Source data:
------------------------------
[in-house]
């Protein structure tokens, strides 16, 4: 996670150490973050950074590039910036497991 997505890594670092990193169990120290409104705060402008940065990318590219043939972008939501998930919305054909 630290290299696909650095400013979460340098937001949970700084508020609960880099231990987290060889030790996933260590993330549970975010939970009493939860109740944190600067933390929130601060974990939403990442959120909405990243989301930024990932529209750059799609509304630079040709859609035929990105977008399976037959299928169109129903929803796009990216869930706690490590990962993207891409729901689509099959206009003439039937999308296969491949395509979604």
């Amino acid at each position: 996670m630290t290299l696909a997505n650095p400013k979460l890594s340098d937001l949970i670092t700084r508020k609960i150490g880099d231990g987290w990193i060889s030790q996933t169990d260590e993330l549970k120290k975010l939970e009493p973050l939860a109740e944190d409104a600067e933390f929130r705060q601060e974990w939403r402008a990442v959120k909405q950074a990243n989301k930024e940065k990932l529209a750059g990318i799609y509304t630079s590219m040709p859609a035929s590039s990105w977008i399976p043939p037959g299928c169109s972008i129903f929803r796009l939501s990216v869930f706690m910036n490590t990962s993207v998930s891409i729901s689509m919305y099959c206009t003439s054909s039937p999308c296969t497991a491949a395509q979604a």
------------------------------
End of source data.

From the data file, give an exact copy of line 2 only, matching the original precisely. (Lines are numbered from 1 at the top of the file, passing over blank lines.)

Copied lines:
């Protein structure tokens, strides 16, 4: 996670150490973050950074590039910036497991 997505890594670092990193169990120290409104705060402008940065990318590219043939972008939501998930919305054909 630290290299696909650095400013979460340098937001949970700084508020609960880099231990987290060889030790996933260590993330549970975010939970009493939860109740944190600067933390929130601060974990939403990442959120909405990243989301930024990932529209750059799609509304630079040709859609035929990105977008399976037959299928169109129903929803796009990216869930706690490590990962993207891409729901689509099959206009003439039937999308296969491949395509979604």